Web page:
They say that ownership is 9/10 of the law; if that's the case, the law – and the concept of ownership itself – is terminally f*cked. Who made us in charge? Why is it that we get to decide who lives where, how, and in what capacity?

I am urging any and all readers to visit the group's website – read up on their plans and show your support. My good friend Lissa over at Living Lime notified me about this issue and is assisting in a project to raise £1.5 million in order to help save this piece of land and turn it into what Nick Revolving and his friends want it to be. I'm signing up – you should too.

Check out the original article here.


The Big Picture

Every so often I venture into the heart of this great city I love to call my home, and every time I do I find something new and wonderful about it. Sunday afternoon I took a very long walk through Queen's Park (hooray for inner-city greenery!) and took a trip down Queen Street West because it's been years since I delved into Toronto culture.

There used to be a ton of fun little shops along there that catered to green livers like myself: for example, I'm not into pot myself, but the Friendly Stranger sells a lot of hemp products outside smoking gear that I am really into – hemp clothes and all-natural soaps and the like. Lush is good for that too – I don't really dig a lot of chemicals in my soaps and moisturizers, not just because it's terrible for the environment but it's also terrible for my skin (being Scottish, I am very pale and my skin is extremely delicate).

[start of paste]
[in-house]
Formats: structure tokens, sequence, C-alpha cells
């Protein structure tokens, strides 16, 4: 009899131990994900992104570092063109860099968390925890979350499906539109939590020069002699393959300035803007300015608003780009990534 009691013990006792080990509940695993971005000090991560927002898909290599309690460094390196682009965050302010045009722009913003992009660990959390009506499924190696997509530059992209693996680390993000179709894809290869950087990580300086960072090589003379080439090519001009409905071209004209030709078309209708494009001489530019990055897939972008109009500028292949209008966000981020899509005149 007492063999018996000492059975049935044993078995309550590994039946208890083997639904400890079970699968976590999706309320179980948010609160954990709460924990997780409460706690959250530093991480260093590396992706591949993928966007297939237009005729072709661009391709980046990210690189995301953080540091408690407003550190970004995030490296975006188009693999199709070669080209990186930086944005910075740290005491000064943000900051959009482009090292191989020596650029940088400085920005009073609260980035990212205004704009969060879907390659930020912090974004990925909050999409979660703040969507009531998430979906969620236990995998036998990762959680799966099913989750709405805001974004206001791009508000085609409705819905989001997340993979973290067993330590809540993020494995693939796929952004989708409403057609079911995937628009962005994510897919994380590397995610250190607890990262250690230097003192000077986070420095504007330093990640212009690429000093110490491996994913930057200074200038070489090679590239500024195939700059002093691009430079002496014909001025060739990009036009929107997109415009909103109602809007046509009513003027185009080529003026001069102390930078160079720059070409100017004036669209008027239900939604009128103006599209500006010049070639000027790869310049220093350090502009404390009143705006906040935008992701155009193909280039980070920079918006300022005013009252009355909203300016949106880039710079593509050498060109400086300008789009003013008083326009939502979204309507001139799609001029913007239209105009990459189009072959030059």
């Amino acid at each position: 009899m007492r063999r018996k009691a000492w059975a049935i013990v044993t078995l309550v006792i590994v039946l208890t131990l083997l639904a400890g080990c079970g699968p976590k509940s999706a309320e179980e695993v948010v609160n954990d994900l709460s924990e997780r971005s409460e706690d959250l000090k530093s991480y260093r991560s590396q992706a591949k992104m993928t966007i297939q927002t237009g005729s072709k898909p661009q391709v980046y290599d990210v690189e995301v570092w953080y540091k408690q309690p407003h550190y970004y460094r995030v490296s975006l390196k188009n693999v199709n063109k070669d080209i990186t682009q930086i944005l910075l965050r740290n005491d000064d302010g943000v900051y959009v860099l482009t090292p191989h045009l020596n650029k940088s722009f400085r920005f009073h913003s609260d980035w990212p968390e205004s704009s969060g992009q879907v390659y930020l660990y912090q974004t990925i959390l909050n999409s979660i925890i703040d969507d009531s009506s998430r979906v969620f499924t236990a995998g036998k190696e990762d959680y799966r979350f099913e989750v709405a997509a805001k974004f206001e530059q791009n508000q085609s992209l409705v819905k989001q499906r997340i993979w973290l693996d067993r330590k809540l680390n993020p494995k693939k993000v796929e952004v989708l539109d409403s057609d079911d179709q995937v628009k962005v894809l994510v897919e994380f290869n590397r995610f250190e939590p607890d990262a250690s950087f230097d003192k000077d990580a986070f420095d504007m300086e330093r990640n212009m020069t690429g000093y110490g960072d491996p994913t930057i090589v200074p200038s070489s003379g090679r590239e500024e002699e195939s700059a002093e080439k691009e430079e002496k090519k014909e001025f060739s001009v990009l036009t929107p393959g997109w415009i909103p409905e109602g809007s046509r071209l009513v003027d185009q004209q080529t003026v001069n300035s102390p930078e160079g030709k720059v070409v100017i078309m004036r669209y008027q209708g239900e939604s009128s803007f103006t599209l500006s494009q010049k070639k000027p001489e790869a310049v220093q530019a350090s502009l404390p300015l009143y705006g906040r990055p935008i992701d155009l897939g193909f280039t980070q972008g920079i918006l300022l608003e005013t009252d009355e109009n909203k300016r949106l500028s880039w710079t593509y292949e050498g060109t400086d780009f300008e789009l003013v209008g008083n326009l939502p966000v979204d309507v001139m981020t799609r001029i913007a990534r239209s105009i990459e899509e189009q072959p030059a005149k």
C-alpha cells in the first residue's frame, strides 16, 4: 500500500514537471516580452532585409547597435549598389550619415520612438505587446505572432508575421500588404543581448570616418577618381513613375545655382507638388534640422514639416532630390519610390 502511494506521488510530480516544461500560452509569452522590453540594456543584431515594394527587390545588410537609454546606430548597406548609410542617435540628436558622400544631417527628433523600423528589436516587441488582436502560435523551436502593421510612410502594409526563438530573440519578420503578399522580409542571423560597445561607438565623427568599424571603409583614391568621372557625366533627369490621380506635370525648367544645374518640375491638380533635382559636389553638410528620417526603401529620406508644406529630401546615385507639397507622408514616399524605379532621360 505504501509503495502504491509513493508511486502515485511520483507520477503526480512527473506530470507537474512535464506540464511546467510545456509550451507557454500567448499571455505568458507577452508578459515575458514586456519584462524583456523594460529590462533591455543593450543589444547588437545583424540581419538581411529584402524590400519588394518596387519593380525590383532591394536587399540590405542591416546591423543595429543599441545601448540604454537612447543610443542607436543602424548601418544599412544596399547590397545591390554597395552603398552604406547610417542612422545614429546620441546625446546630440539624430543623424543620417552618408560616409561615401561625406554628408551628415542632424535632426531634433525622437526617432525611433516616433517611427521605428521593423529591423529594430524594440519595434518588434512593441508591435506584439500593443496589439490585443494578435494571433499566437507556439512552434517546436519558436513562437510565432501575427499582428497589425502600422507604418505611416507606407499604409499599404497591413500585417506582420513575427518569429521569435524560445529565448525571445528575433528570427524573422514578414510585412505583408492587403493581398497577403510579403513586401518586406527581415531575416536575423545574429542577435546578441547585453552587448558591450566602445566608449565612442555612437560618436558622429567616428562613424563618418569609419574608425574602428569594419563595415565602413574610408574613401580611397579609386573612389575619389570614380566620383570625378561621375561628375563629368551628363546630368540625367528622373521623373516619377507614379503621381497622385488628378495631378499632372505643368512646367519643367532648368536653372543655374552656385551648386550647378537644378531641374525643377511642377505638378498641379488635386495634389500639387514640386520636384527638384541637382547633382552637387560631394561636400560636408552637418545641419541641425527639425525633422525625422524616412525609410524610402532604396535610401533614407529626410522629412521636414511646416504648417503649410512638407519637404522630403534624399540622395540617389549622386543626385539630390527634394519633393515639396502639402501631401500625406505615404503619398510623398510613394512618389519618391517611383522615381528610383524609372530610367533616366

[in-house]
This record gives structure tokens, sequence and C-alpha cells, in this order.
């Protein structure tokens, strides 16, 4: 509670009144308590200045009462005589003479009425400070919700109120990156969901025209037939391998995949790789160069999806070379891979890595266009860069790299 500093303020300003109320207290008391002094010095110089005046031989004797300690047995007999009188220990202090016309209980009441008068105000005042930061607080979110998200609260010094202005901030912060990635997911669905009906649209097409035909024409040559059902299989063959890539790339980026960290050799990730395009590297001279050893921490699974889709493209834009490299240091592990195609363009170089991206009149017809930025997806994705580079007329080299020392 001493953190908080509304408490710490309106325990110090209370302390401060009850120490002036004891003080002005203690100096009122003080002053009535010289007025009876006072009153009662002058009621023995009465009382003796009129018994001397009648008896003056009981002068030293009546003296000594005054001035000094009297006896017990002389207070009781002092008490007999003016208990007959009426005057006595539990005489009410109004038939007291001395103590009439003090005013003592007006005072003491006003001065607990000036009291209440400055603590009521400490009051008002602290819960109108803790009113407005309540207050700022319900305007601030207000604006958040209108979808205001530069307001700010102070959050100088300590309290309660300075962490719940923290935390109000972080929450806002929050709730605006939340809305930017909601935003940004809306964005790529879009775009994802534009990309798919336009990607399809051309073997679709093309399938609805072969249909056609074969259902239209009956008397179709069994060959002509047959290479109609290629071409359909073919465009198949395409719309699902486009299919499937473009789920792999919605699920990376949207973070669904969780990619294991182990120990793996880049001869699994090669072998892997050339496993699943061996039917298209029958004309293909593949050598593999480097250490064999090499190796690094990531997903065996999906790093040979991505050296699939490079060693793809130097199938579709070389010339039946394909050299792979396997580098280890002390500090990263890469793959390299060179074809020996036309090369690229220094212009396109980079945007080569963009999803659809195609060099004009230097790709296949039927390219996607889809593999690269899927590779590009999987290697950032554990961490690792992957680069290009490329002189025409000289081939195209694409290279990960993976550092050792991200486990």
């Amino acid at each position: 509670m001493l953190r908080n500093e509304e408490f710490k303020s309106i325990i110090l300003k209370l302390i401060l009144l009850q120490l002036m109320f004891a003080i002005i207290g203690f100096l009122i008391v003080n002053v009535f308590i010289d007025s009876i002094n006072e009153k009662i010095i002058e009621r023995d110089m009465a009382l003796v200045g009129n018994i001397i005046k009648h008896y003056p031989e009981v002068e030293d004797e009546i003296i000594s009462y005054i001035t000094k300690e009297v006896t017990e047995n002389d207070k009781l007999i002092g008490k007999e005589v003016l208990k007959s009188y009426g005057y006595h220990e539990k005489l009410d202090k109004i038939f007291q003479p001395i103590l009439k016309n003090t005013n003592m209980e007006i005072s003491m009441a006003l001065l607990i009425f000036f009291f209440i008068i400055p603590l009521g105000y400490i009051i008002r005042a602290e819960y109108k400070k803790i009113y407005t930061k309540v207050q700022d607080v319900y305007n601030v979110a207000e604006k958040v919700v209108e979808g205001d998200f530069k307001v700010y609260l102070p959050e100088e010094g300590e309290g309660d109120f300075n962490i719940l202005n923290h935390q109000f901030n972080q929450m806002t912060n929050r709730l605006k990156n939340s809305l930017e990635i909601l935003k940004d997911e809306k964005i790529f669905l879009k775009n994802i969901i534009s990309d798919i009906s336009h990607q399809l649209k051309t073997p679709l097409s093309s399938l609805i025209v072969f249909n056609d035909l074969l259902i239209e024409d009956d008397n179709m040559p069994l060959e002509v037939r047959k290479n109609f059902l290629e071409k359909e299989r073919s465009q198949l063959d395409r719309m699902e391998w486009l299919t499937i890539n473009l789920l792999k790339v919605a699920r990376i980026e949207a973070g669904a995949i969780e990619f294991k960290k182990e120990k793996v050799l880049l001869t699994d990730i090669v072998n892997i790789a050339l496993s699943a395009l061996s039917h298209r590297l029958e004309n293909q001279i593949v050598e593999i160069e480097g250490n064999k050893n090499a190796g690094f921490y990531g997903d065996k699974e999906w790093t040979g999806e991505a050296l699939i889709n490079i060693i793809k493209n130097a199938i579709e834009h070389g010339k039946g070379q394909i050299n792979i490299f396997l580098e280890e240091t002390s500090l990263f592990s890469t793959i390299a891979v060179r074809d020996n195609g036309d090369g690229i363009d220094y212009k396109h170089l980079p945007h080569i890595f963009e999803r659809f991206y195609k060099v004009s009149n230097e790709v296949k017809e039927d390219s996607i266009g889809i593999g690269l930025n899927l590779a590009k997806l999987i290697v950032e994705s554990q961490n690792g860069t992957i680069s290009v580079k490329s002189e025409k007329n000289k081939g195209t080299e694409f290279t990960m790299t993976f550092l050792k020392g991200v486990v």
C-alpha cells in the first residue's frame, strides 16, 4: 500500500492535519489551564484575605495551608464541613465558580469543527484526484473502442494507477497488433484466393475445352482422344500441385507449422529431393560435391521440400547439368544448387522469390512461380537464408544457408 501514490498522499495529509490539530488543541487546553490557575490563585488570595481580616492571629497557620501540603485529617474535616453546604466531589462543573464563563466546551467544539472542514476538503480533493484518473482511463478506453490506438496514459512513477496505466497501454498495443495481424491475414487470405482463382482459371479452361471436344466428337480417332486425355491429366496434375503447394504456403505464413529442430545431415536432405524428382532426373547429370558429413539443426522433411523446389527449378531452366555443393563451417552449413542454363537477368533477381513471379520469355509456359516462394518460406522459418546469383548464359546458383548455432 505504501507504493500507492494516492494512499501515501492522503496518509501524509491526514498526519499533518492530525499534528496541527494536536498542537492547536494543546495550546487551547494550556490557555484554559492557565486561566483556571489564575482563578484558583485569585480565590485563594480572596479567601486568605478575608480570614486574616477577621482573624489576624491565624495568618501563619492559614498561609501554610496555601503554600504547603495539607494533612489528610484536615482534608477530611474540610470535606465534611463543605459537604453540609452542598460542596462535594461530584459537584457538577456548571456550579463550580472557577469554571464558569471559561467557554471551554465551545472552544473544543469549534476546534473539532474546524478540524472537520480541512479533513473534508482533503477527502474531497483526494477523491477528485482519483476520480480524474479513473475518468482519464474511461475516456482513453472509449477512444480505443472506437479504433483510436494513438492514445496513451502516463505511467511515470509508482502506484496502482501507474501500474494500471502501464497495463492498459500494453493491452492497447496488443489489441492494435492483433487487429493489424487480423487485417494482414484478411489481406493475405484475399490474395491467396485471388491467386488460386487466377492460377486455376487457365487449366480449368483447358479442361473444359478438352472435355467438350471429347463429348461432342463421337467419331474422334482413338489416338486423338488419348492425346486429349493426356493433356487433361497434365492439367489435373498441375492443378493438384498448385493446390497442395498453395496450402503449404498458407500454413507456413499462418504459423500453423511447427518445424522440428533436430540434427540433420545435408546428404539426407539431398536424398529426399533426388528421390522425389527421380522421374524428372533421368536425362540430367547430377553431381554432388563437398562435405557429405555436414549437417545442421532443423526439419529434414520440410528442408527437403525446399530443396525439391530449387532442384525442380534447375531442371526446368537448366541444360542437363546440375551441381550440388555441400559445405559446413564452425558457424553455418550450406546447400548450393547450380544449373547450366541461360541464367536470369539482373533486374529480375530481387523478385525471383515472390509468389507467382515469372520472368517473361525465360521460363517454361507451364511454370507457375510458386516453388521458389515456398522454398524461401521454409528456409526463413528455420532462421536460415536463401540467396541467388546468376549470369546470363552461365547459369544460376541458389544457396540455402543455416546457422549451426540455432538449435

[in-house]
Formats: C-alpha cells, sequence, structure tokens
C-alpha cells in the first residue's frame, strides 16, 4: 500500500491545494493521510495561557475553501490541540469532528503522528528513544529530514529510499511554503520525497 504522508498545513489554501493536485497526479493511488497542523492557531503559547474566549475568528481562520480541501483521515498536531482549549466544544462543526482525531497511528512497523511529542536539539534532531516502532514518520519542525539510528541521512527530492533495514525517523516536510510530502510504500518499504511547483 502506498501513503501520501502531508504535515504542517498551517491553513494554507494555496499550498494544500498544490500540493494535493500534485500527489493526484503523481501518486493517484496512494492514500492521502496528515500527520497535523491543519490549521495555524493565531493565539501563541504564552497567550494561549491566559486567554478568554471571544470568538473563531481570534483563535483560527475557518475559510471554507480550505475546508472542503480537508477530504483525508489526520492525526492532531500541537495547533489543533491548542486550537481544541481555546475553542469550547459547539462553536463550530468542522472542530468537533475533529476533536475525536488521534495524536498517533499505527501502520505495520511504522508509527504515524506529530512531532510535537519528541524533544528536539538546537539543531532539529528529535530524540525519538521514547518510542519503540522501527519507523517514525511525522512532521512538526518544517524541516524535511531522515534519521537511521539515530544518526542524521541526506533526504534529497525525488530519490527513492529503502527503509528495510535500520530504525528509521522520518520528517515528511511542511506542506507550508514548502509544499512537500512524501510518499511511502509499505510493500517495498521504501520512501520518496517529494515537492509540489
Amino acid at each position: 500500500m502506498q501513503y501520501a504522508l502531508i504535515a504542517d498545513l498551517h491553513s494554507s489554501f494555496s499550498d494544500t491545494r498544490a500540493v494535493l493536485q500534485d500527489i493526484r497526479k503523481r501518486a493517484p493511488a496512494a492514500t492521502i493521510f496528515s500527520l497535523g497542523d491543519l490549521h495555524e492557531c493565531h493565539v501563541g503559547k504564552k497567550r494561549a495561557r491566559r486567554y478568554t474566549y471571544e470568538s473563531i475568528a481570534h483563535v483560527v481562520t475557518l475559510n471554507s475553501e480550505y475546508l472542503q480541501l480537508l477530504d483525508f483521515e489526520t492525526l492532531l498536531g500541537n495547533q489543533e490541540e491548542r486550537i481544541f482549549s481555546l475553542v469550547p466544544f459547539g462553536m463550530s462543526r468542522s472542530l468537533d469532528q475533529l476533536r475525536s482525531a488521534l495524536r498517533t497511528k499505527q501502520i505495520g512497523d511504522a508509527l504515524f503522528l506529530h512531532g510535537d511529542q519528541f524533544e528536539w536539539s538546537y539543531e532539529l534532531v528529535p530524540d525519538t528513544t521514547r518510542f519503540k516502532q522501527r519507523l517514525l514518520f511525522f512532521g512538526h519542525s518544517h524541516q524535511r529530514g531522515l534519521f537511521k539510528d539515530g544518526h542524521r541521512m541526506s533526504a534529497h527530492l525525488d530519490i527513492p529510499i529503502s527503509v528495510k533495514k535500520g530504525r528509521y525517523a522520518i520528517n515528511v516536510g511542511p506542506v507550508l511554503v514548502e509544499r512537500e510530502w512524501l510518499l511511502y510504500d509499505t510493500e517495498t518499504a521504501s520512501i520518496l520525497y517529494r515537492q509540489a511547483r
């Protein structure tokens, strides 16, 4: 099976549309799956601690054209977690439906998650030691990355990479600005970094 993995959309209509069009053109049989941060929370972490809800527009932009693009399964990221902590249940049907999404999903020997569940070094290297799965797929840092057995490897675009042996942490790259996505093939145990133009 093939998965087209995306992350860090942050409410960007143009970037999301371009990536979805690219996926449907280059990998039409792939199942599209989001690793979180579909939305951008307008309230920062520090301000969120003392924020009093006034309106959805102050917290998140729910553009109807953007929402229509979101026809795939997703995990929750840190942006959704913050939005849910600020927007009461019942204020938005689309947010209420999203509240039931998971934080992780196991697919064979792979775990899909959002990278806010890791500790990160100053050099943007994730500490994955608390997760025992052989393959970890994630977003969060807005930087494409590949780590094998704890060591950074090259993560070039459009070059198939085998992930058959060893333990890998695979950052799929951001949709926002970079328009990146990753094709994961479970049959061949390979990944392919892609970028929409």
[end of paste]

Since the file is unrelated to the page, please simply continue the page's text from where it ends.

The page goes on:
I was sad to see so many of the cool old stores replaced with high-end haute couture boutiques, but I guess that's progress. Rode the streetcar for the first time in a long time (normally I bike everywhere) and all I can say is I can't wait for Toronto to institute their new light-rail system: it'll be more environmentally friendly and with any luck there will be a little more room!

There's good and bad about every city, I guess, but being somewhat well-traveled I think Toronto is one of the better ones out there. Sometimes I forget just how green this city actually is until I get up high enough to see the big picture. Sunday evening, just as the sun was setting, I was sitting on the patio of the Spoke Club on King Street (one of the best views in that area), enjoying a quiet beer and looking out over the downtown core, and it was genuinely beautiful. Sure, there are lots of urban developments going on in the area (there always are) but the city planners really work hard to ensure that a lot of trees and parks are threaded through the condos and block stores. It's heartening.

Okay, this was a little bit touchy-feely for an angry environmental blog; I think I'm just happy that spring has finally, finally arrived. In fact, I think I'm going to take another walk after work today, hit up the Spoke patio again, and take in the big picture.



Normally I don't post these, but I couldn't pass this up. In the parlance of our times, Epic Fail: